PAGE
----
Professor Layton and the Miracle Mask

Hey, Matt here. Just briefly, my goal in 2014 (and starting before it I guess) is to write about any and all games I play. These aren’t going to be formalized reviews, per se, but more just what impressions I’m left with. 

Professor Layton and the Miracle Mask

The fifth Layton game moves the series into 3DS and really almost totally ruins it in the process. It’s actually a fine game writing and puzzle wise, even if I think the puzzles are too easy and the twists and turns shockingly predictable compared to prior entries (nothing will ever top the 2nd Layton game where the answer was EVERYONE WAS TRIPPING ON SHROOMS THE ENTIRE TIME). But the very nature of the 3DS versus the DS changes the fundamental mechanics of how you interact with the game, with unfortunate results. 

In the first through fourth Layton games, the narrative thrust of the game is that you explore a world by going through static screens and tapping on people and locations to discover puzzles, hint coins, and talk to the various people in the world. It’s very classic point and click stuff, part adventure game and photo hunt, but because of how everything is tidily laid out on the bottom screen you interface quickly and easily with the world. 

The 3DS version, meanwhile, moves the environments up to the top screen. This makes sense on paper. The top screen is where the 3D is, but also the screen itself is wider and thus weighted to be the ‘main screen’ so that the most visually important stuff often gets put there. Which is fine for most games, but the problem is that the top screen is not a touch screen, and Professor Layton is at its heart a touch-centric series of games. 

The clumsy solution is to allow you to create a virtual touch pad on the bottom screen over the top of your menu and map by pressing a magnifying glass icon. Not only is this an extra step that isn’t necessary, it changes the game from a one-to-one touch game to a mouse-style game where your movement is mirrored on a different display. This seems like a small thing, but it creates just enough distance and abstraction that it totally disrupts the flow of play. Every time you get into a new area and have to bring down the exploration interface and then every time you have to close it to move to the next area and do it again, it feels like two steps too many and one degree removed from the intimacy of the prior games.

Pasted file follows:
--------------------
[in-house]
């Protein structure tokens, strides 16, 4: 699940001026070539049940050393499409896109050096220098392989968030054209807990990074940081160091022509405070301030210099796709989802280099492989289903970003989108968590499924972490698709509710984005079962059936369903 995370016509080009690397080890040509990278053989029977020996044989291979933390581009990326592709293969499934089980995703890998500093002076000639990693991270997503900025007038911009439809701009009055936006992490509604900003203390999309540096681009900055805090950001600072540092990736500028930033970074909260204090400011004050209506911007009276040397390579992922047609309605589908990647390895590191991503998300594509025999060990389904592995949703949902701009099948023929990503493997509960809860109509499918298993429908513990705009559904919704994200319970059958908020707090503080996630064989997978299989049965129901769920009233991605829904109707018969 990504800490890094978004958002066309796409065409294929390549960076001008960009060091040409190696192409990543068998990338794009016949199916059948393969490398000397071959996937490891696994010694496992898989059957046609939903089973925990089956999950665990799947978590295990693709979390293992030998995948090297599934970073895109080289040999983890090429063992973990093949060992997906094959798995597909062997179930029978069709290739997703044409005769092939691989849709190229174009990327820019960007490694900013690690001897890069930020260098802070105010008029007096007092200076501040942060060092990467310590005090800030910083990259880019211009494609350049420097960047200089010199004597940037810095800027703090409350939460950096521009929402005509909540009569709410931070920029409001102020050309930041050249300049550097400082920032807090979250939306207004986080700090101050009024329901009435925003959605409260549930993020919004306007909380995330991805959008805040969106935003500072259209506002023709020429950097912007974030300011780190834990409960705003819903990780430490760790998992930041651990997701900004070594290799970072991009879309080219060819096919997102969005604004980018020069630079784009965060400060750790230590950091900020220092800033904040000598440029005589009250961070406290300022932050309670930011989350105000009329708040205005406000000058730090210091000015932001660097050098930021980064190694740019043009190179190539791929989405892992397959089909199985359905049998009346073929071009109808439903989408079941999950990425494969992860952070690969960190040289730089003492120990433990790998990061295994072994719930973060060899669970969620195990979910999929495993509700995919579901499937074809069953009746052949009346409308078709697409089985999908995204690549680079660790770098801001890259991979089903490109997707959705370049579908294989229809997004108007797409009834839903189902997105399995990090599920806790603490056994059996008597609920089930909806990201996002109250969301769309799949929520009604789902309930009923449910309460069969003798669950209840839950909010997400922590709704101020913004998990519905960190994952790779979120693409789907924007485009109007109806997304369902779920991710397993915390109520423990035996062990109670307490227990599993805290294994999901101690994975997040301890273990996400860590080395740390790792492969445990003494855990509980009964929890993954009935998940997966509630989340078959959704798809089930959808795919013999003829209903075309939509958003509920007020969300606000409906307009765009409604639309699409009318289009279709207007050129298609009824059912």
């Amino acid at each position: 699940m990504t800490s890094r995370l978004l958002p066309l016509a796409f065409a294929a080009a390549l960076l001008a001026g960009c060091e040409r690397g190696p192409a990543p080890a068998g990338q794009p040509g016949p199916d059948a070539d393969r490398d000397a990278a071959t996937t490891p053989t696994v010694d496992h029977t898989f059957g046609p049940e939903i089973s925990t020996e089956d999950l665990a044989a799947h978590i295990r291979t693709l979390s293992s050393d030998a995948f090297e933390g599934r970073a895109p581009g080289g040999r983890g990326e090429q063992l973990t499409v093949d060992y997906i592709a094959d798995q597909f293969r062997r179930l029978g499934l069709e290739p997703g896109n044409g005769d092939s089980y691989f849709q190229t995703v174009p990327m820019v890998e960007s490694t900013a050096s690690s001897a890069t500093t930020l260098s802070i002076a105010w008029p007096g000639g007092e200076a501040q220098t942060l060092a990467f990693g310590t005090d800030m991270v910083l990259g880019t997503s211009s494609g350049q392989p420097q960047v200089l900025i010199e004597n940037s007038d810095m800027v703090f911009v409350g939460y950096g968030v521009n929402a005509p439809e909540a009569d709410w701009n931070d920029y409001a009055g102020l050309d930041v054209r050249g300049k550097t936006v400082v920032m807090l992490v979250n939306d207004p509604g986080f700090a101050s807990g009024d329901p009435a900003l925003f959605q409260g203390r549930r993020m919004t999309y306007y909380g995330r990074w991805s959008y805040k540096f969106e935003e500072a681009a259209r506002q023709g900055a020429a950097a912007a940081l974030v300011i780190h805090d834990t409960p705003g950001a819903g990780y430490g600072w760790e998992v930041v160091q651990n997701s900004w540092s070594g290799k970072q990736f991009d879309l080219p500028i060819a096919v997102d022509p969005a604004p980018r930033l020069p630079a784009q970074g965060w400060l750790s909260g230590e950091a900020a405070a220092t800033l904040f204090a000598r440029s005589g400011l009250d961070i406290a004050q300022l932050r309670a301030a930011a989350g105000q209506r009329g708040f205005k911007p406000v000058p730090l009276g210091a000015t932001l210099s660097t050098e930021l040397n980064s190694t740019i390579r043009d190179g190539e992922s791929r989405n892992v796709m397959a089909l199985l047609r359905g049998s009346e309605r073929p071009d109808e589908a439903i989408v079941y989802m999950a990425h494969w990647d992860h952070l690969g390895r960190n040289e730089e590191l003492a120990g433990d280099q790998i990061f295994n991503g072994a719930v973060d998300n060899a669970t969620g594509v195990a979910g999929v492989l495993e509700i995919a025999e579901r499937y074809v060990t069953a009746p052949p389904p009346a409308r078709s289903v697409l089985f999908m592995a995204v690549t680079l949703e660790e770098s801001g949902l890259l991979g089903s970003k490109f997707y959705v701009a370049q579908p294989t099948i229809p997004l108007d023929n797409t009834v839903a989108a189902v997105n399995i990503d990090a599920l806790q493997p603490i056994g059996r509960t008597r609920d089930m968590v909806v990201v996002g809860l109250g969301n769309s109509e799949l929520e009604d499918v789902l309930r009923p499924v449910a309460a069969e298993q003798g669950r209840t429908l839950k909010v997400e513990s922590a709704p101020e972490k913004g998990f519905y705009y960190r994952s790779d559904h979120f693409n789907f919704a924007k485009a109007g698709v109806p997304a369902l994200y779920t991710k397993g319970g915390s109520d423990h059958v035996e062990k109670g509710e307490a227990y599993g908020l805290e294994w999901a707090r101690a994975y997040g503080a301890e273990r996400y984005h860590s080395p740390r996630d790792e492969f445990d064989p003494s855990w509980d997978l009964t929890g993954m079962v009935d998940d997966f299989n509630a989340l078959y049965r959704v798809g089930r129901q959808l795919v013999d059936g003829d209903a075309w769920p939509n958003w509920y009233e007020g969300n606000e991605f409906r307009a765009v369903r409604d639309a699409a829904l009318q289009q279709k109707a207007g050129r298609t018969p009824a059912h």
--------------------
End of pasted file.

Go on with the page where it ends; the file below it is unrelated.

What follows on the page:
It’s not a deal breaker, but this kind of design fundamentally changes what kind of game Layton is, making it less approachable and dispelling a lot of the immediate and tiny charm of the prior games. The consideration is made for form, to get the visuals onto the bigger and shinier screen, but the gameplay flow suffers incredibly as a result, and the whole thing ends up feeling more like work and less like exploration than any prior Layton game. It’s not surprising, given how perfectly Layton seemed to fit on the DS, that moving to new hardware is a bumpy ride. But it’s still a shame to see it stumble after four really solid prior entries.

Then there’s this:

Late in the game there’s an entire chapter that takes place as a teenaged Layton and his friend explore a mysterious dungeon. The game abandons its prior structure and becomes a 3D top down grid based dungeon crawl, complete with sokoban-style pushing puzzles (pictured here) and weird stealth sections where you’re dodging mechanical mummies that roam the halls.

Now, I am okay (if unenthused) about the move to 3D character models for the 3DS installments of DS franchises. I get that producing those is likely easier and cheaper than high quality 2D art. That said, this entire sequence reeks of ‘doing it because we can’. There’s nothing gained by including this sequence, other than creating an entirely different one-off game play mechanic you can advertise but that totally goes against most of the spirit of the rest of the games. This whole chapter is dire, removing all of the wrapping that makes Layton a delightfully low-key series and instead turning it into a third rate puzzle rogue-like. This is not progress.

I don’t hate Layton 5, but it seems to be trying to change things mostly for the sake of changing them, and I’m pretty sure all of it is to the greater harm of the product. Those games work because the formula was elegant and mostly unchanged, a warm hug from an old friend you could dive into every year or 18 months or so and enjoy just like you enjoyed the rest of them. There’s a place in the world for games like that, and seeing it try to stretch to be something it’s not is frustrating. Perhaps it’s unsurprising that the upcoming 6th title is supposedly the last of them. Layton had its run, and is great, but maybe its time has come?

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